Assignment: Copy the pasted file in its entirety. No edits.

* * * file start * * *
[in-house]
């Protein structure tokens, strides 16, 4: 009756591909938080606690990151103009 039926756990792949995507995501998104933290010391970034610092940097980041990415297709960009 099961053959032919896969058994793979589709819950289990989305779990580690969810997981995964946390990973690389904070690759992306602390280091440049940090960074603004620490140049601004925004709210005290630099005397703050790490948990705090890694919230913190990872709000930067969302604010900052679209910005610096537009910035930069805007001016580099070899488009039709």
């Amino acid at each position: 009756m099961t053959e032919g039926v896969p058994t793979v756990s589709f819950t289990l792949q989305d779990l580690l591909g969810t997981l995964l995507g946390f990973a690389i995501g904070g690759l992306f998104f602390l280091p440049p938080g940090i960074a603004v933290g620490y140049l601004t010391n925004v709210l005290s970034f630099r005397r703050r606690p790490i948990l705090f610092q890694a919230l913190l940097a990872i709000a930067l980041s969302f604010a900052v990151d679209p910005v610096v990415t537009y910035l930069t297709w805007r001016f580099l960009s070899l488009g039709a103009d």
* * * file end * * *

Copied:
[in-house]
């Protein structure tokens, strides 16, 4: 009756591909938080606690990151103009 039926756990792949995507995501998104933290010391970034610092940097980041990415297709960009 099961053959032919896969058994793979589709819950289990989305779990580690969810997981995964946390990973690389904070690759992306602390280091440049940090960074603004620490140049601004925004709210005290630099005397703050790490948990705090890694919230913190990872709000930067969302604010900052679209910005610096537009910035930069805007001016580099070899488009039709």
């Amino acid at each position: 009756m099961t053959e032919g039926v896969p058994t793979v756990s589709f819950t289990l792949q989305d779990l580690l591909g969810t997981l995964l995507g946390f990973a690389i995501g904070g690759l992306f998104f602390l280091p440049p938080g940090i960074a603004v933290g620490y140049l601004t010391n925004v709210l005290s970034f630099r005397r703050r606690p790490i948990l705090f610092q890694a919230l913190l940097a990872i709000a930067l980041s969302f604010a900052v990151d679209p910005v610096v990415t537009y910035l930069t297709w805007r001016f580099l960009s070899l488009g039709a103009d």